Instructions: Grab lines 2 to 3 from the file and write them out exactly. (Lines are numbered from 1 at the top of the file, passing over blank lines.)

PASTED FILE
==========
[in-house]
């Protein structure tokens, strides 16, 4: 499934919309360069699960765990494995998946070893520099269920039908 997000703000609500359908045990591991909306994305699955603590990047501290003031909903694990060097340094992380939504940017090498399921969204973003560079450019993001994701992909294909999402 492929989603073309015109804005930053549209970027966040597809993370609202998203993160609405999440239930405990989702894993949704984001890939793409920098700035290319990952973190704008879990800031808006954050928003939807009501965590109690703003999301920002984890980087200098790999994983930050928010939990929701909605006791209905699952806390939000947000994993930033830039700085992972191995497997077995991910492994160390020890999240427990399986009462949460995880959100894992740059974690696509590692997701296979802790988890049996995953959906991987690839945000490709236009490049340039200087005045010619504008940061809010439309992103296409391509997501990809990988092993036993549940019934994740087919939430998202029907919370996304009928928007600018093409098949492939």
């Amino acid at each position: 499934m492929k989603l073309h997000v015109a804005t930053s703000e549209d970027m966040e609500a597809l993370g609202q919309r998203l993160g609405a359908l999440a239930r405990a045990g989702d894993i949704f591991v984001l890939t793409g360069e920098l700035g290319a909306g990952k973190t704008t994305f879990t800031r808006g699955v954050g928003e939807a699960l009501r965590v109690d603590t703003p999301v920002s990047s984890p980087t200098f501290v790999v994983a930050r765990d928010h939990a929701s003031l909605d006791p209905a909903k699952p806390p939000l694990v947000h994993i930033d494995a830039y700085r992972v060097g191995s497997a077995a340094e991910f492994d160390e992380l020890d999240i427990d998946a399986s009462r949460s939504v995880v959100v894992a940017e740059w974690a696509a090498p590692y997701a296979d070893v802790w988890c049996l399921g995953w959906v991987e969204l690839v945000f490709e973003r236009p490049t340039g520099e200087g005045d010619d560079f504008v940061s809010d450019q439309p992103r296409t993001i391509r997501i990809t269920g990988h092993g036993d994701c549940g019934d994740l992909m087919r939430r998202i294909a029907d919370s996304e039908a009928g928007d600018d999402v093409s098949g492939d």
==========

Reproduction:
């Protein structure tokens, strides 16, 4: 499934919309360069699960765990494995998946070893520099269920039908 997000703000609500359908045990591991909306994305699955603590990047501290003031909903694990060097340094992380939504940017090498399921969204973003560079450019993001994701992909294909999402 492929989603073309015109804005930053549209970027966040597809993370609202998203993160609405999440239930405990989702894993949704984001890939793409920098700035290319990952973190704008879990800031808006954050928003939807009501965590109690703003999301920002984890980087200098790999994983930050928010939990929701909605006791209905699952806390939000947000994993930033830039700085992972191995497997077995991910492994160390020890999240427990399986009462949460995880959100894992740059974690696509590692997701296979802790988890049996995953959906991987690839945000490709236009490049340039200087005045010619504008940061809010439309992103296409391509997501990809990988092993036993549940019934994740087919939430998202029907919370996304009928928007600018093409098949492939």
């Amino acid at each position: 499934m492929k989603l073309h997000v015109a804005t930053s703000e549209d970027m966040e609500a597809l993370g609202q919309r998203l993160g609405a359908l999440a239930r405990a045990g989702d894993i949704f591991v984001l890939t793409g360069e920098l700035g290319a909306g990952k973190t704008t994305f879990t800031r808006g699955v954050g928003e939807a699960l009501r965590v109690d603590t703003p999301v920002s990047s984890p980087t200098f501290v790999v994983a930050r765990d928010h939990a929701s003031l909605d006791p209905a909903k699952p806390p939000l694990v947000h994993i930033d494995a830039y700085r992972v060097g191995s497997a077995a340094e991910f492994d160390e992380l020890d999240i427990d998946a399986s009462r949460s939504v995880v959100v894992a940017e740059w974690a696509a090498p590692y997701a296979d070893v802790w988890c049996l399921g995953w959906v991987e969204l690839v945000f490709e973003r236009p490049t340039g520099e200087g005045d010619d560079f504008v940061s809010d450019q439309p992103r296409t993001i391509r997501i990809t269920g990988h092993g036993d994701c549940g019934d994740l992909m087919r939430r998202i294909a029907d919370s996304e039908a009928g928007d600018d999402v093409s098949g492939d």